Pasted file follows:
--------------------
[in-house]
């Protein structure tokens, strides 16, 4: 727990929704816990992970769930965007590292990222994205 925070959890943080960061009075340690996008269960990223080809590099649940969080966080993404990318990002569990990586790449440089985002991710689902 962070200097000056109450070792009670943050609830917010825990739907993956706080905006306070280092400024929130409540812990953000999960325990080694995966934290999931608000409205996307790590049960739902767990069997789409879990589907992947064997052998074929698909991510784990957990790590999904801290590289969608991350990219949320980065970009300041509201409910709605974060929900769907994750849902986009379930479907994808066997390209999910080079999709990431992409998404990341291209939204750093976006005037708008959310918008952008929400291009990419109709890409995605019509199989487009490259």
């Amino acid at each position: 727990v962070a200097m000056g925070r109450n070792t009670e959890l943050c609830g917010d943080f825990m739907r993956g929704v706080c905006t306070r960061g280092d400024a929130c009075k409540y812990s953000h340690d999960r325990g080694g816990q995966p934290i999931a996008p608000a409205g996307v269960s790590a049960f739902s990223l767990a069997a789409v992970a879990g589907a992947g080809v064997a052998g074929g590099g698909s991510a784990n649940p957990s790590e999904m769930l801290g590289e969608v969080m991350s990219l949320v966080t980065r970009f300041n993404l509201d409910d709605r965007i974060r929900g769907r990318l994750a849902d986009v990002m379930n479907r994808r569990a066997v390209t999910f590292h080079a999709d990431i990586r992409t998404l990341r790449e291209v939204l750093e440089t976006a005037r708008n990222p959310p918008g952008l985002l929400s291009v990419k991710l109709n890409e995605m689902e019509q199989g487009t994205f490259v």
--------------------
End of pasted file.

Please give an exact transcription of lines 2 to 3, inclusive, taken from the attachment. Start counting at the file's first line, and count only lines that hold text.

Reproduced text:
């Protein structure tokens, strides 16, 4: 727990929704816990992970769930965007590292990222994205 925070959890943080960061009075340690996008269960990223080809590099649940969080966080993404990318990002569990990586790449440089985002991710689902 962070200097000056109450070792009670943050609830917010825990739907993956706080905006306070280092400024929130409540812990953000999960325990080694995966934290999931608000409205996307790590049960739902767990069997789409879990589907992947064997052998074929698909991510784990957990790590999904801290590289969608991350990219949320980065970009300041509201409910709605974060929900769907994750849902986009379930479907994808066997390209999910080079999709990431992409998404990341291209939204750093976006005037708008959310918008952008929400291009990419109709890409995605019509199989487009490259």
């Amino acid at each position: 727990v962070a200097m000056g925070r109450n070792t009670e959890l943050c609830g917010d943080f825990m739907r993956g929704v706080c905006t306070r960061g280092d400024a929130c009075k409540y812990s953000h340690d999960r325990g080694g816990q995966p934290i999931a996008p608000a409205g996307v269960s790590a049960f739902s990223l767990a069997a789409v992970a879990g589907a992947g080809v064997a052998g074929g590099g698909s991510a784990n649940p957990s790590e999904m769930l801290g590289e969608v969080m991350s990219l949320v966080t980065r970009f300041n993404l509201d409910d709605r965007i974060r929900g769907r990318l994750a849902d986009v990002m379930n479907r994808r569990a066997v390209t999910f590292h080079a999709d990431i990586r992409t998404l990341r790449e291209v939204l750093e440089t976006a005037r708008n990222p959310p918008g952008l985002l929400s291009v990419k991710l109709n890409e995605m689902e019509q199989g487009t994205f490259v």